She’s a fashion designer who married a jeweller. They both hail from Mumbai’s socially prominent families. Kresha is the daughter of Kishore Bajaj, a name synonymous with the hospitality industry. Her husband Vanraj comes from the prestigious House of Zaveris. Being two creative souls, one would assume they met over a fashion pop-up somewhere. But fate dictated otherwise. “We connected ‘coz of our love for animals. Vanraj is a certified dive master. I watched a documentary called Cove which depicted how in Taiji, Japan, a large number of dolphins are captured to be placed in water parks. The remaining are killed for consumption. It is common to eat whale meat in Japan, and often times, dolphin meat is passed off as whale meat. Dolphin meat has high levels of mercury and causes mercury poisoning. After I saw this documentary, I couldn’t sleep for nights, and I did some research, contacted Richard O Barry, the founder of the Dolphin Projection.
I decided to have a protest on Japan’s dolphin slaughter day in Mumbai. I was at a friend’s party and didn’t know anyone there and that’s where I bumped into Vanraj. We got chatting, and I told him about my plans. He is also passionate about animals and instantly wanted to join me on this protest,” she recollects in a telephonic chat from Mumbai.
The couple, who tied the knot in 2016, decided to put their creative synergies to good use as they organised a joint pop-up in April this year. “I had brides coming to me for offbeat designs, and they were very clear they didn’t want the regular polki and diamond wedding jewellery. I would show them my wedding jewellery which was designed by Vanraj and they loved it. Likewise, Vanraj would refer his bridal clients to me, so it became inevitable for us to work together,” recounts Kresha, whose name incidentally doesn’t have a meaning. “It is just something my parents made up,” she says a tad amused.
Kresha has recently taken over her dad Kishore Bajaj’s men’s line too, and fondly narrates the life altering advice he gave her. “He told me that I should be the best in whatever I choose to do. He started young and didn’t get through college. He faced a lot of challenges in his business because he was dependent on other people. So when I decided to get into fashion, he told me you must learn to make the pattern, cut and stitch the outfit, learn to market the product and manage the business yourself. Otherwise you are better off working for someone. That’s why I spent eight years studying fashion. I spent three years at the London College of Fashion, and then I did a year at Parsons Institute, NYC and followed it by another stint at the Los Angeles Fashion Institute of Design. I can handle everything. Today, if my karigars leave, I can simply take over from them. I’m not fully dependant on anyone,” she asserts.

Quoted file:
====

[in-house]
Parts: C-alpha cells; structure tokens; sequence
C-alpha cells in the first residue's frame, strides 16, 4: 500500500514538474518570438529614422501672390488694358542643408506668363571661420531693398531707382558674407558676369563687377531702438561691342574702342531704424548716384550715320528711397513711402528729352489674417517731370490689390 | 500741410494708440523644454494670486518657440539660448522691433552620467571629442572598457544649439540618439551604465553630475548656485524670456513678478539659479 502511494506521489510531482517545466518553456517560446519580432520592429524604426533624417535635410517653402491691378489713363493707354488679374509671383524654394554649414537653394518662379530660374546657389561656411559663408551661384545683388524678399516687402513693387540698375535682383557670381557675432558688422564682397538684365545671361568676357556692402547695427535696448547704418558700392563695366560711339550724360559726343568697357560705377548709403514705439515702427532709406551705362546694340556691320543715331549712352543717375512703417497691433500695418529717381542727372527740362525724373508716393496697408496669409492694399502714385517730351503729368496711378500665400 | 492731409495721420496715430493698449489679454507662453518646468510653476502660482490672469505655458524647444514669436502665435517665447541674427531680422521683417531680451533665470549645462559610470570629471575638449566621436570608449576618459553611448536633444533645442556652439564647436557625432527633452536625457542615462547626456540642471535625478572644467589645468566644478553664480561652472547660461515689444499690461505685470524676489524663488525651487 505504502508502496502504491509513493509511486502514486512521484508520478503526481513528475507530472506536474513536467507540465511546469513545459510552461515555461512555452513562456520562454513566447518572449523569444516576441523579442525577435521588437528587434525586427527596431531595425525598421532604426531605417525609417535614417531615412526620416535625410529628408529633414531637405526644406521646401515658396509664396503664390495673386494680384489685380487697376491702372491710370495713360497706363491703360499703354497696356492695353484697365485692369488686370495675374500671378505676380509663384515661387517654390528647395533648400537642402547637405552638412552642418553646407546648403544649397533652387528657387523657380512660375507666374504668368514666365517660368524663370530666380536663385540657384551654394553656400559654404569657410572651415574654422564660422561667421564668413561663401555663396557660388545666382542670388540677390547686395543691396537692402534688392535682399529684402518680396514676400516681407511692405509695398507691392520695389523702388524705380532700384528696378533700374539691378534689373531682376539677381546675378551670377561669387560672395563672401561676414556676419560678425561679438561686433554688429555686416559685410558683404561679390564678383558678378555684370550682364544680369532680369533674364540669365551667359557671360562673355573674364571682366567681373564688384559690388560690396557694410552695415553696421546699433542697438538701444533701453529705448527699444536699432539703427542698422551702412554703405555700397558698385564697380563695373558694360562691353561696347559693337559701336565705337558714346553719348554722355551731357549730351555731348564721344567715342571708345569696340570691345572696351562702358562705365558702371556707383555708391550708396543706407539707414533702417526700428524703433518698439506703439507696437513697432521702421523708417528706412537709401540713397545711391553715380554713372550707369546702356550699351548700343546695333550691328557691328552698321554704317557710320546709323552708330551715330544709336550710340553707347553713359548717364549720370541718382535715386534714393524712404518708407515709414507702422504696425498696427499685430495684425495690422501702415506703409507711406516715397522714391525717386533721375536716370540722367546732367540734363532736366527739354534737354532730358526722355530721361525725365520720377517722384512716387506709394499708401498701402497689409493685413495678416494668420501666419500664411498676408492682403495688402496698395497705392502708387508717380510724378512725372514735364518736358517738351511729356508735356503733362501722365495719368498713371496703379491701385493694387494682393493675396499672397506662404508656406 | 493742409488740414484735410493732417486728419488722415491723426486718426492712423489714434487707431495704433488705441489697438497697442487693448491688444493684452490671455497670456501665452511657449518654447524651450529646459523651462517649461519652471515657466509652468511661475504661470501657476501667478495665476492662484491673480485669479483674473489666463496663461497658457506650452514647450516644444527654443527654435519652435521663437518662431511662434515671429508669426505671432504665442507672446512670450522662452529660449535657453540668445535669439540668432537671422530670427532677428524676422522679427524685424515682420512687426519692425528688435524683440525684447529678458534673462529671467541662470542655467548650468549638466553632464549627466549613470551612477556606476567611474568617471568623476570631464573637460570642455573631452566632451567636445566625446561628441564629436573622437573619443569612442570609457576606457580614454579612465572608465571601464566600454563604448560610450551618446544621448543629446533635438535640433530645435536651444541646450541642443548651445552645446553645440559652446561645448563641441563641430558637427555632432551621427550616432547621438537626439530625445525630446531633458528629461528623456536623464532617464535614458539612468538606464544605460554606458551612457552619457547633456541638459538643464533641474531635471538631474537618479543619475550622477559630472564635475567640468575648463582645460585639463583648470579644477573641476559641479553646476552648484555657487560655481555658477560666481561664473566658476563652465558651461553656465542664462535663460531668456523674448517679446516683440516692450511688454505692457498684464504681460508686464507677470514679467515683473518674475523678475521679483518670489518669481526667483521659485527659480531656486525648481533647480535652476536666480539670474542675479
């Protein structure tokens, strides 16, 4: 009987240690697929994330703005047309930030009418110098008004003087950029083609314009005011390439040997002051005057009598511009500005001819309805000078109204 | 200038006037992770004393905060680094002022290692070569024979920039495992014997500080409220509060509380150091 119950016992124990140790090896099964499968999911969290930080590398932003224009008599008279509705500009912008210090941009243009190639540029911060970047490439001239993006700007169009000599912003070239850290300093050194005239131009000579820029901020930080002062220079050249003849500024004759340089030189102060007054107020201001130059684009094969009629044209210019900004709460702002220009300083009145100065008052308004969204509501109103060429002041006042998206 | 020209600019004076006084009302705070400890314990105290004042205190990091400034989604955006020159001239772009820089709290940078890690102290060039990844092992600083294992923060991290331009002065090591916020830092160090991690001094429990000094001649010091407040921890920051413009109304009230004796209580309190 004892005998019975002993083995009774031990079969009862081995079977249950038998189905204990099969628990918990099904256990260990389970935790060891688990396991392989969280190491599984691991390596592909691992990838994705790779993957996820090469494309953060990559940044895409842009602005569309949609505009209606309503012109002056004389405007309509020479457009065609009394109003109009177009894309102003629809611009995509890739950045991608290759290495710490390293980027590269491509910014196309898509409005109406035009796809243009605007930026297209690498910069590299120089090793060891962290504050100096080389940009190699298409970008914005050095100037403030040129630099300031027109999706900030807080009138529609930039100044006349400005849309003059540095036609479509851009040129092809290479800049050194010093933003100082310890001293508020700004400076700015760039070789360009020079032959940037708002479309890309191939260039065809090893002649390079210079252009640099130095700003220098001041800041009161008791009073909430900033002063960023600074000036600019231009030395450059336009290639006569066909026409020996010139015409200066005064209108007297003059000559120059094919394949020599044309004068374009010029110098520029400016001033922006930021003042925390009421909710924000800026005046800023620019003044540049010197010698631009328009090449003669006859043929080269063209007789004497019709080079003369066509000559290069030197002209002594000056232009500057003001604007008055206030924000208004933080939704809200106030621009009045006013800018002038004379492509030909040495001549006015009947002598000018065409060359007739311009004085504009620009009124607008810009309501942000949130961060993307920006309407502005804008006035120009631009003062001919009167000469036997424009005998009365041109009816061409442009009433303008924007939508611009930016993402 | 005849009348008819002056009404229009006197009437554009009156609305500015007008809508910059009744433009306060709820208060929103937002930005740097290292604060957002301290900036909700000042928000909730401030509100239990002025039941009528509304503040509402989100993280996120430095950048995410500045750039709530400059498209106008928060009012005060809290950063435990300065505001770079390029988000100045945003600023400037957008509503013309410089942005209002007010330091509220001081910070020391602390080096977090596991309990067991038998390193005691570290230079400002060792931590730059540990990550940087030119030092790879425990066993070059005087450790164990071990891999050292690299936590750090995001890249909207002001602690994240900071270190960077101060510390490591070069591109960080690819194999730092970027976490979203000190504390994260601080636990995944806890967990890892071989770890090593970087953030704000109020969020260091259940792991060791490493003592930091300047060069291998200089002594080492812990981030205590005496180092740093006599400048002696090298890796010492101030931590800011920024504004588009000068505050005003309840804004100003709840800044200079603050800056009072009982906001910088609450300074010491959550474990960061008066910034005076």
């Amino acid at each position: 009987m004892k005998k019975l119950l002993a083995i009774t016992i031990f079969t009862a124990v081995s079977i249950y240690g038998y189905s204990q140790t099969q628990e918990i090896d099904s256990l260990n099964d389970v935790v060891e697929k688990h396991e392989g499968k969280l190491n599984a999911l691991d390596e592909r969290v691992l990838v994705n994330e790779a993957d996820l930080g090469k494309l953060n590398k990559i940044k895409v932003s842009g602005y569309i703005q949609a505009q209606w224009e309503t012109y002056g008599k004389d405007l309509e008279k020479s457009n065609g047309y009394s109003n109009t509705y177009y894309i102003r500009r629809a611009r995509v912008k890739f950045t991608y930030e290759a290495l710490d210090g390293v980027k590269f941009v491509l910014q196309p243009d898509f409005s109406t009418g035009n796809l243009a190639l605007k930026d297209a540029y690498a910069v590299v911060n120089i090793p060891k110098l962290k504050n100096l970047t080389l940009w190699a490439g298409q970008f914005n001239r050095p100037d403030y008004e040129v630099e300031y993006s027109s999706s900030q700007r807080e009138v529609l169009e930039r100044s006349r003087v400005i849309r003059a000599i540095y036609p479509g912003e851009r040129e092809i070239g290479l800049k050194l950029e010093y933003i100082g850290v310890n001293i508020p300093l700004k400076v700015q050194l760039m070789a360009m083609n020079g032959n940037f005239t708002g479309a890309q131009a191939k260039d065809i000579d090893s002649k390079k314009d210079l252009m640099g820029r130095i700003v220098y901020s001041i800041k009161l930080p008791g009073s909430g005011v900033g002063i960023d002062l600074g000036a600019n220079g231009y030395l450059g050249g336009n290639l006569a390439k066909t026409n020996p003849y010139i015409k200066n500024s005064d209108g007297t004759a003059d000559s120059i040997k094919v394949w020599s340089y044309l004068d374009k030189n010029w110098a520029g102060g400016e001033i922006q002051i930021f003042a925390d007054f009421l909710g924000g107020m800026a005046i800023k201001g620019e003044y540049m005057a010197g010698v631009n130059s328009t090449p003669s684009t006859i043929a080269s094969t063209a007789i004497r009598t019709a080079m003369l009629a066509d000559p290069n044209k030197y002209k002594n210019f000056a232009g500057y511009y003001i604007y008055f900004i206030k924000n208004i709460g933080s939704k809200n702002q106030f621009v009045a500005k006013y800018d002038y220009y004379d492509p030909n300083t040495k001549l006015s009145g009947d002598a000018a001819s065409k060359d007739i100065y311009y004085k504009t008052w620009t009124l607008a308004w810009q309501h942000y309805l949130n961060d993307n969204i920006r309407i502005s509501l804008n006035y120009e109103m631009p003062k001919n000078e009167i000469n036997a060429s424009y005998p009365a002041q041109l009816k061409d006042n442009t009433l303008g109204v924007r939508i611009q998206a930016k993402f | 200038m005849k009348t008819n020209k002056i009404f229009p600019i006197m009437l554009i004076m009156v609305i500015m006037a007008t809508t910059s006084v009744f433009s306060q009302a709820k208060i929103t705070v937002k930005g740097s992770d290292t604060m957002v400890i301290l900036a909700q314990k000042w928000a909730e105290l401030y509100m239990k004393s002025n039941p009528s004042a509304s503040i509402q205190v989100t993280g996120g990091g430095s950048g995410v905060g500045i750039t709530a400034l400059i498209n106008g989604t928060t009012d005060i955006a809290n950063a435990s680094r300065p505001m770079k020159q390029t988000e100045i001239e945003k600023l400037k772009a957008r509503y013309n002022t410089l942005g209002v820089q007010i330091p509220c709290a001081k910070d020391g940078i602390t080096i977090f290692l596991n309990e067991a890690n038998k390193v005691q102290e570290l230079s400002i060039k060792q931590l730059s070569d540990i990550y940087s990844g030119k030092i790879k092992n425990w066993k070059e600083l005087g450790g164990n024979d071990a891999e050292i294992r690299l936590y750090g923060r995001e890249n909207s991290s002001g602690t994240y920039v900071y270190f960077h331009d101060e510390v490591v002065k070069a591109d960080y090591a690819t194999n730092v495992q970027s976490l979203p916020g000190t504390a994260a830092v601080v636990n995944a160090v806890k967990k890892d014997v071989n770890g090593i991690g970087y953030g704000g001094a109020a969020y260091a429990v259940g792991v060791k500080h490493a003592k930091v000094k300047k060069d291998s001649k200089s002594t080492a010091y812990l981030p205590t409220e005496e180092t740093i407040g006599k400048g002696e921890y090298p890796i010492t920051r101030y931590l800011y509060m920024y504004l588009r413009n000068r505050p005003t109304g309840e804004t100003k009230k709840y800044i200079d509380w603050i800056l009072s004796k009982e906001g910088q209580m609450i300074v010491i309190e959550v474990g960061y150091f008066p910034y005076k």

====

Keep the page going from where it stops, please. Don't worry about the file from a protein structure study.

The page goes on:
Kresha was recently in the news for having designed the wedding outfits of Telugu star Samantha Ruth Prabhu. The actress had stated that she had blind faith in Kresha. It appears to be a mutual admiration society as Kresha adds, “Samantha is a good friend, we are like two peas in a pod, exactly the same kind of aesthetic… The designing happened organically and it was a fuss free experience. Working with brides can be a nightmare, but I have become patient over time,” says the 29-year-old designer who has a soft spot for her love story lehengas inspired by her own wedding lehenga. “There are dolphins jumping up and down on the hem of my lehenga and it took me three months to design as I wove my love story into it,” she says.
Besides her passion for designing, Kresha loves to spend time with her hubby and her dog. The young couple loves to take off on diving holidays in exotic locations. “We went to Maldives for our anniversary and lived on a small boat. All we did was wake up, dive, have breakfast, dive, have lunch, dive, and sometimes even did night diving. Next, we plan to go to Raja Ampat, a diving island in Indonesia,” she adds.